JpGU-AGU Joint Meeting 2017

Presentation information

[EE] Oral

S (Solid Earth Sciences) » S-IT Science of the Earth's Interior & Tectonophysics

[S-IT30] [EE] Characterizing/contrasting seismic discontinuities in the oceanic and continental lithosphere

Mon. May 22, 2017 3:30 PM - 5:00 PM A09 (Tokyo Bay Makuhari Hall)

convener:Xuzhang Shen(Lanzhou Insititute of Seismology, China Earthquake Administration), Younghee Kim(Seoul National University), Teh-Ru Alex Song(University College London), Rainer Kind, Chairperson:Xuzhang Shen(Lanzhou Institute of Seismology, China Earthquake Administration), Chairperson:Teh-Ru Alex Song(University College London)

4:45 PM - 5:00 PM

[SIT30-06] Layered anisotropic structure of the Huatung Basin oceanic lithosphere offshore eastern Taiwan

*Chin-Wu Chen1, Rou-Shan Liu1, Tzu-Ying Huang2, Ying-Nien Chen1 (1.National Taiwan Univ., 2.Academia Sinica)

Keywords:seismic anisotropy, ambient noise, ocean-bottom seismometer, Huatung Basin, Philippine Sea Plate, Multi-scale wavelet inversion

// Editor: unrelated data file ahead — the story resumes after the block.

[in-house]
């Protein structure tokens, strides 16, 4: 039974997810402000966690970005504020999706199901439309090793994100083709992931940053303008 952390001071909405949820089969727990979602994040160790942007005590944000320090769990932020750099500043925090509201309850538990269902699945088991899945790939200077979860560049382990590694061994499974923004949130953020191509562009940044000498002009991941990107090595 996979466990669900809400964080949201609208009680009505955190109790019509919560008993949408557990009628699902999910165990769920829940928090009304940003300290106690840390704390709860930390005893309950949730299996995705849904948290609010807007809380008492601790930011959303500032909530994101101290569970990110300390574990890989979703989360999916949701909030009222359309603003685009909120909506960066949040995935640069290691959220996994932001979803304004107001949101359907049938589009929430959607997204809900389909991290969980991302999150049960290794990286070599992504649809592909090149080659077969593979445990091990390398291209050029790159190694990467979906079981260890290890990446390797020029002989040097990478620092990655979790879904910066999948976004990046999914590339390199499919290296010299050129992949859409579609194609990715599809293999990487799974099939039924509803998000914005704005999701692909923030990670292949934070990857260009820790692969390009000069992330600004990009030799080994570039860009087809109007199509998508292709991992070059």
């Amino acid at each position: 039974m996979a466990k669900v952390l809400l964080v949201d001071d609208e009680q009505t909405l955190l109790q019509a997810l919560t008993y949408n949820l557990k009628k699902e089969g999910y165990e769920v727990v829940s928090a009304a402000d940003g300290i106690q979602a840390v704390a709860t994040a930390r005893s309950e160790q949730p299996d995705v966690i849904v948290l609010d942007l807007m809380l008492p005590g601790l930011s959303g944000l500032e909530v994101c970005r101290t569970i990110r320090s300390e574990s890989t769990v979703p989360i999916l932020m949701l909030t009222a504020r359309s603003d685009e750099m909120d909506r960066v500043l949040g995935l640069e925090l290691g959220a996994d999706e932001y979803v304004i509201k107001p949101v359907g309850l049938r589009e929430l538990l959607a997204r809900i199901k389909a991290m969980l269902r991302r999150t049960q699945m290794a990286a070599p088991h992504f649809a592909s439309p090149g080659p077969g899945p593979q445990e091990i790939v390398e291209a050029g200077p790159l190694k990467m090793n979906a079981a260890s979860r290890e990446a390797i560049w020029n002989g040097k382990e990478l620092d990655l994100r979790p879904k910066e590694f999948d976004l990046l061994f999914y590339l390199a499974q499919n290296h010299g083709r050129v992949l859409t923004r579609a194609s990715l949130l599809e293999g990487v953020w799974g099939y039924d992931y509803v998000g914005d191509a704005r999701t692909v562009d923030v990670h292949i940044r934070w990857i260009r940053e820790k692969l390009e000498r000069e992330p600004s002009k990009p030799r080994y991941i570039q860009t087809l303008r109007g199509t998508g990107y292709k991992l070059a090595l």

We analyze ambient noise of continuous seismic waveform data recorded by ocean-bottom seismometers (OBS) deployed in the Huatung Basin and adjacent regions off the east coast of Taiwan. Taiwan is a young and active orogenic belt resulting from the oblique subduction and collision between the Eurasian Plate and the Philippine Sea Plate. Sitting on the westernmost edge of the Philippine Sea Plate, the Huatung Basin is directly involved in the subduction-collision processes. The structural characteristics of the lithosphere provide important constraints not only on its own history but the tectonic evolution in this complex region. We integrate data from OBS with those from land stations along the east coast of Taiwan to derive Rayleigh wave Green’s functions from cross-correlation between all available station pairs, covering the majority of the Huatung Basin. We measure phase velocity dispersion at periods from 4 to 20 sec, and invert for 2-D anisotropic phase velocity maps based on a wavelet-based multi-scale inversion scheme. Our results reveal a distinct period-dependent variation in anisotropy. At periods of 4-8 s, the anisotropy is generally weak and the fast direction is aligned in N-S direction. In contrast, at periods of 12-20 s, stronger anisotropy is observed with fast direction in NW-SE. The N-S anisotropic pattern reflects characteristics at crustal depths, and is consistent with magnetic lineation suggesting past basin spreading direction. Therefore, what we observe is likely the fossil anisotropic fabric created during the development of the ocean basin. On the other hand, the mantle lithosphere is dominated by NW-SE anisotropy, a direction sub-parallel to that of the convergence between the Philippine Sea Pate and the Eurasian Plate. The coincidence implies that the Huatung Basin’s mantle lithosphere is under the influence of asthenospheric flow induced by the plate motion of the Philippine Sea Plate.